The images in this post correspond to a Spanish city; but I will not say which one, as this is not relevant; in a certain way, it could be anywhere in the world, as urban tissues evolve over time, as it is so well explained in the Biblio post of this week.
The extension grid, conceived in a given moment for a height and a building type (here individual homes on two heights, with a lot courtyard on each and reduced dimensions) is substantially densified through the use of multifamily housing, bigger lots (everyone wants his parking slot to be in the building) and with 3 times the original height. As the city block is narrow, no central courtyard was present and none is expected to appear now with such densities. Double aspect apartments are also far from possible, and in general the housing units are far from optimal. But this density allows a feasible retail base in the buildings, a chance to walk to work, or other advantages of density. Take two more elements: the city is an organism with a substantial inertia, as buildings can easily stay for 50 or 100 years, and the urban planning rules can change several times over that period, so chances are you will never see all the buildings in the block with the same height…
So we face an urban landscape whose plan view can be regular, but in which separative walls between lots and height differences can be not temporary, but permanent features; a cartoon artist, Ibañez, always rendered as a background images with these height changes and fractured skylines so common in the Spanish cities of the last century. But this is not exclusive of Spain: if you are in Paris, some areas as the southern XVth district show well the brutal stop to “business as usual” that WWI meant, with city blocks in which changes in height and regulation are clearly visible…
Opening the block has been a recurrent idea since the begining of the 1900s. But how and how much? As ever, Rotterdam is a zoo full of missing links…
Please, as previously, if the animated gif does not display properly, try opening it in a different window
This publication by the Institute for Regional and Urban Planning of the Region Ile de France concerns a relevant matter: how will the urban tissues conceived now according to contemporary ideas evolve in the future. It is known that when you visit the Ensanche in Barcelona you are seeing a much denser tissue, quite different from what was designed in 1860, and a similar thing has happened in nearly all cities. Authors state that it is possible to embed into the urban project flexibility elements to allow a better future evolution. Their analysis concerns three items:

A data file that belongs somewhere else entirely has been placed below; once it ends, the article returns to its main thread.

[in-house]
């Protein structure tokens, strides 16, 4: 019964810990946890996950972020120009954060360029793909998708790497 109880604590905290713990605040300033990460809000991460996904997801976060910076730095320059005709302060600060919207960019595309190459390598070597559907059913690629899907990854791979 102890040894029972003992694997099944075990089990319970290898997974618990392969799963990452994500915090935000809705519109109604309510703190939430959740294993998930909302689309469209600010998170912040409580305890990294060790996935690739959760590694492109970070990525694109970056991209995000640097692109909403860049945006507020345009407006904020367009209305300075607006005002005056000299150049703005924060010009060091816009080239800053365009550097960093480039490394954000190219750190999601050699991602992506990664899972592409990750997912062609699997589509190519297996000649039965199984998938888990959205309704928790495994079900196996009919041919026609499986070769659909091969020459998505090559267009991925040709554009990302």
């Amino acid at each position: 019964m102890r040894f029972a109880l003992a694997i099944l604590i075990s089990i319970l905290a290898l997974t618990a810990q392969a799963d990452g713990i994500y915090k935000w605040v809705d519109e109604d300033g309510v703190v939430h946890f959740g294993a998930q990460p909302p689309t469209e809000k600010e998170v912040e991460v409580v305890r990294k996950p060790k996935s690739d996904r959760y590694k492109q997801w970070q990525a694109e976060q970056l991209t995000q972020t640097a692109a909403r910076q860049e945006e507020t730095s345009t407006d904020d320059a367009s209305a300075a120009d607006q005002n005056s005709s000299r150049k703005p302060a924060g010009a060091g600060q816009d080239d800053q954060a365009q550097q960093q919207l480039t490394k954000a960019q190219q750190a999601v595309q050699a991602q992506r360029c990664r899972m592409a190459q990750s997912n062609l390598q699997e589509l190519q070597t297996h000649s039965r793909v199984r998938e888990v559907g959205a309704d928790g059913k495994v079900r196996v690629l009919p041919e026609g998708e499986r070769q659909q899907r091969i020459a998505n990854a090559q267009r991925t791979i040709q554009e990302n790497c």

– Urban frame (streets grid, size and arrangement of lots), property structure and public space.
– Architectural form, including uses, bulk and architectural typologies adapted to uses.
– The juridical aspects coming from diverse norms and the relation between properties.
An annex includes a study of real cases in the region.
Usually the setback from the lot line is limited. Making the setback equal to the backyard does not seem so smart, as 2 small gardens are probably less fun than having a larger land tract. If the setback increases to reduce the backyard to the smallest dimension, good treet would make for a better landscape street but the “freedom” is lost to do whatever you want in a space hidden from the street (but not from your neighbors or google earth…). But some do it, ending with a parking or a storage in the façade…
Buildings can be developed on a net lot, as in the previous case; i.e., without changing the initial lot, or changing its shape but without changing the overall area. But in some cases there is a need to include in the operation not just the lots land, but also that which will be needed for non private uses, according to the legal binding conditions in each case.
In Spain, for instance, if you are building on previously undeveloped land, you must create the streets and allow for the location of gardens and other public facilities that will be used by the new dwellers (in Spain it is usually compulsory to locate public gardens, even if all homes are individual and with their own private gardens). There is also a certain amount of on –street parking, which requires also a certain space. Each planning law and each plan set a different quota for each of these surfaces.
To produce a rapid back of the envelope calculation, you can consider that a floor area ratio of 1 requires a surface for public facilities and streets that is the same as that of private lots. So, if FAR is 1 overall, FAR on the net lots, which will be just 50% of the land, will be 2, as usually any building on public facilities is not taken into account (FAR is calculated for floor spaces that are lucrative for the developer). So, you will not understand the full meaning of FAR unless you know the scope on which it is calculated…. And it must be acknowledged (there form based codes are right) that the figure itself doest not allow to kwnow the resulting urban form: just reminding yesterday and today’s posts, 1 sq m/sq m as measured on net lots allows for individual housing on rows, but 1 sq m/sq m (or 1 sq ft/ sq ft, which is absolutely the same thing) on a larger area usually asks for a different urban morphology.